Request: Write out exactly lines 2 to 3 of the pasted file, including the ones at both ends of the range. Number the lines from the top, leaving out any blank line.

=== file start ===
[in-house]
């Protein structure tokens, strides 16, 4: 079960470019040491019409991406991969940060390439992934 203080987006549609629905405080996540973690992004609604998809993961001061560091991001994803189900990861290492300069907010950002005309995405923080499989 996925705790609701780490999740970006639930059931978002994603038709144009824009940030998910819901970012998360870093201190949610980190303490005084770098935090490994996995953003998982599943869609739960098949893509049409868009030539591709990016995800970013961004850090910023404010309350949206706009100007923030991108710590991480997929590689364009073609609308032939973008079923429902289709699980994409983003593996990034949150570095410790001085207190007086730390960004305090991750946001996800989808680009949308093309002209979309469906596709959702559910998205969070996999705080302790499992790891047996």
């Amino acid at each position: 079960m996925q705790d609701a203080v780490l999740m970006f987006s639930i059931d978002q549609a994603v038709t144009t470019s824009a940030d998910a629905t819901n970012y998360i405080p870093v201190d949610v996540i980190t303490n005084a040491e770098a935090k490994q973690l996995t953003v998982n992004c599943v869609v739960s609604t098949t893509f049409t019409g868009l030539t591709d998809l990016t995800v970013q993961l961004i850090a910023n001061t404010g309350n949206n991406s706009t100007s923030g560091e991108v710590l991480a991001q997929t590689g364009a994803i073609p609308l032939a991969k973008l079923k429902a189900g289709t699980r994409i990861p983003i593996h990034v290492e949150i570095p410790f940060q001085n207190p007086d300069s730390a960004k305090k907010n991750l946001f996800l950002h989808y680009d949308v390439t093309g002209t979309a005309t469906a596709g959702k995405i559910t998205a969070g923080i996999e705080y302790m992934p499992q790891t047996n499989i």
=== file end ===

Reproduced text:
């Protein structure tokens, strides 16, 4: 079960470019040491019409991406991969940060390439992934 203080987006549609629905405080996540973690992004609604998809993961001061560091991001994803189900990861290492300069907010950002005309995405923080499989 996925705790609701780490999740970006639930059931978002994603038709144009824009940030998910819901970012998360870093201190949610980190303490005084770098935090490994996995953003998982599943869609739960098949893509049409868009030539591709990016995800970013961004850090910023404010309350949206706009100007923030991108710590991480997929590689364009073609609308032939973008079923429902289709699980994409983003593996990034949150570095410790001085207190007086730390960004305090991750946001996800989808680009949308093309002209979309469906596709959702559910998205969070996999705080302790499992790891047996």
């Amino acid at each position: 079960m996925q705790d609701a203080v780490l999740m970006f987006s639930i059931d978002q549609a994603v038709t144009t470019s824009a940030d998910a629905t819901n970012y998360i405080p870093v201190d949610v996540i980190t303490n005084a040491e770098a935090k490994q973690l996995t953003v998982n992004c599943v869609v739960s609604t098949t893509f049409t019409g868009l030539t591709d998809l990016t995800v970013q993961l961004i850090a910023n001061t404010g309350n949206n991406s706009t100007s923030g560091e991108v710590l991480a991001q997929t590689g364009a994803i073609p609308l032939a991969k973008l079923k429902a189900g289709t699980r994409i990861p983003i593996h990034v290492e949150i570095p410790f940060q001085n207190p007086d300069s730390a960004k305090k907010n991750l946001f996800l950002h989808y680009d949308v390439t093309g002209t979309a005309t469906a596709g959702k995405i559910t998205a969070g923080i996999e705080y302790m992934p499992q790891t047996n499989i």